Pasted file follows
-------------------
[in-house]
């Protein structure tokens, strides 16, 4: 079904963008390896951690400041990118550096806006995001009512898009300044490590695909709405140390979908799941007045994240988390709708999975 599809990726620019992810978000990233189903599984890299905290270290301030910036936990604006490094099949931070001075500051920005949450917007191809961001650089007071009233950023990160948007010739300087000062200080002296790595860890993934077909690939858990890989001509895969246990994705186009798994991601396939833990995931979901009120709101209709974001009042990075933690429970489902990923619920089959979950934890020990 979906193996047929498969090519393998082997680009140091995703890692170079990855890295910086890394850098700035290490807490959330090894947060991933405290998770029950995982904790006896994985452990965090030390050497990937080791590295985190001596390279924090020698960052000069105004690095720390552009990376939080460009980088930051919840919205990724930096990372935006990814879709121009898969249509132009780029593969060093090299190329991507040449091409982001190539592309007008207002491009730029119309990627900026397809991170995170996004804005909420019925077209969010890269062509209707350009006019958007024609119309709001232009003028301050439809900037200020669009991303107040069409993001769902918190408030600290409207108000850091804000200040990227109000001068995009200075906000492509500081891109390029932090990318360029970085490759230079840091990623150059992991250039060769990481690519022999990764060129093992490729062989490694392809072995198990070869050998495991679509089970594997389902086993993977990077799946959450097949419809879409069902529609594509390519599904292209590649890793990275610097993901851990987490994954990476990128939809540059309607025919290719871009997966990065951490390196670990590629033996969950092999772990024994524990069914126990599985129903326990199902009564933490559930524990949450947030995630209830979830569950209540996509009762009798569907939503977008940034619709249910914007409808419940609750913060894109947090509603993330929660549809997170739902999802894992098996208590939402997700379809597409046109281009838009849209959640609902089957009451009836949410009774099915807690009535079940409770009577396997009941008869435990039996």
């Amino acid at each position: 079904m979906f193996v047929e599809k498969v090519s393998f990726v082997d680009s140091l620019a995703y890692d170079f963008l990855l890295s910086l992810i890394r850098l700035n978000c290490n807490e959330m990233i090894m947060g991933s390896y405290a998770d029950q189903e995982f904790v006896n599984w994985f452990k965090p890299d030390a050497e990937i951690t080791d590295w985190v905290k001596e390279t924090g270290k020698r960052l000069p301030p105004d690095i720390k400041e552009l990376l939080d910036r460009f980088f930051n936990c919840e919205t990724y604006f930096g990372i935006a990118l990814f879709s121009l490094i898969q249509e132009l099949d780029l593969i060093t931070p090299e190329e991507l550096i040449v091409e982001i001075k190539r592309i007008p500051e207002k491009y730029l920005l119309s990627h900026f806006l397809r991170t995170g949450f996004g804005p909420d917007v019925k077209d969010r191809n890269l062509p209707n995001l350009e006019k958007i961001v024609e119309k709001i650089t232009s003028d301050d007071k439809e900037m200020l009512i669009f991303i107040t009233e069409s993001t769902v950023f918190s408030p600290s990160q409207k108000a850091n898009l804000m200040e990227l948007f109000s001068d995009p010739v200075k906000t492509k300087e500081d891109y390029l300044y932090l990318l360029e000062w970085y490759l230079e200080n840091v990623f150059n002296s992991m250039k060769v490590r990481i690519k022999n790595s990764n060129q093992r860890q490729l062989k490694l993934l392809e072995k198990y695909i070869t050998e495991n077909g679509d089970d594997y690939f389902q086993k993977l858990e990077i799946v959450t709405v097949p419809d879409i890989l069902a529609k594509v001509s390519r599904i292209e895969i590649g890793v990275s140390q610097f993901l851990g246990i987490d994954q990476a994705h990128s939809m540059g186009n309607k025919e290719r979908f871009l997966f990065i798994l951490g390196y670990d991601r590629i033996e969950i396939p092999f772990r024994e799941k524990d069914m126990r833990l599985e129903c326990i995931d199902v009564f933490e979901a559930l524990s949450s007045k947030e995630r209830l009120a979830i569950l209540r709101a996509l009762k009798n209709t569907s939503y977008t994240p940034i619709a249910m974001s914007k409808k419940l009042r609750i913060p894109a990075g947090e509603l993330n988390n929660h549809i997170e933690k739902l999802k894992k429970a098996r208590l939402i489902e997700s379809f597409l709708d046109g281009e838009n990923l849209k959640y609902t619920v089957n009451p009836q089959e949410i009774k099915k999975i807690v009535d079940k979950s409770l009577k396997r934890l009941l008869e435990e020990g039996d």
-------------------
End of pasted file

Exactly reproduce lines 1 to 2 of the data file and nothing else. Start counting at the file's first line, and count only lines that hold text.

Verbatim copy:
[in-house]
């Protein structure tokens, strides 16, 4: 079904963008390896951690400041990118550096806006995001009512898009300044490590695909709405140390979908799941007045994240988390709708999975 599809990726620019992810978000990233189903599984890299905290270290301030910036936990604006490094099949931070001075500051920005949450917007191809961001650089007071009233950023990160948007010739300087000062200080002296790595860890993934077909690939858990890989001509895969246990994705186009798994991601396939833990995931979901009120709101209709974001009042990075933690429970489902990923619920089959979950934890020990 979906193996047929498969090519393998082997680009140091995703890692170079990855890295910086890394850098700035290490807490959330090894947060991933405290998770029950995982904790006896994985452990965090030390050497990937080791590295985190001596390279924090020698960052000069105004690095720390552009990376939080460009980088930051919840919205990724930096990372935006990814879709121009898969249509132009780029593969060093090299190329991507040449091409982001190539592309007008207002491009730029119309990627900026397809991170995170996004804005909420019925077209969010890269062509209707350009006019958007024609119309709001232009003028301050439809900037200020669009991303107040069409993001769902918190408030600290409207108000850091804000200040990227109000001068995009200075906000492509500081891109390029932090990318360029970085490759230079840091990623150059992991250039060769990481690519022999990764060129093992490729062989490694392809072995198990070869050998495991679509089970594997389902086993993977990077799946959450097949419809879409069902529609594509390519599904292209590649890793990275610097993901851990987490994954990476990128939809540059309607025919290719871009997966990065951490390196670990590629033996969950092999772990024994524990069914126990599985129903326990199902009564933490559930524990949450947030995630209830979830569950209540996509009762009798569907939503977008940034619709249910914007409808419940609750913060894109947090509603993330929660549809997170739902999802894992098996208590939402997700379809597409046109281009838009849209959640609902089957009451009836949410009774099915807690009535079940409770009577396997009941008869435990039996």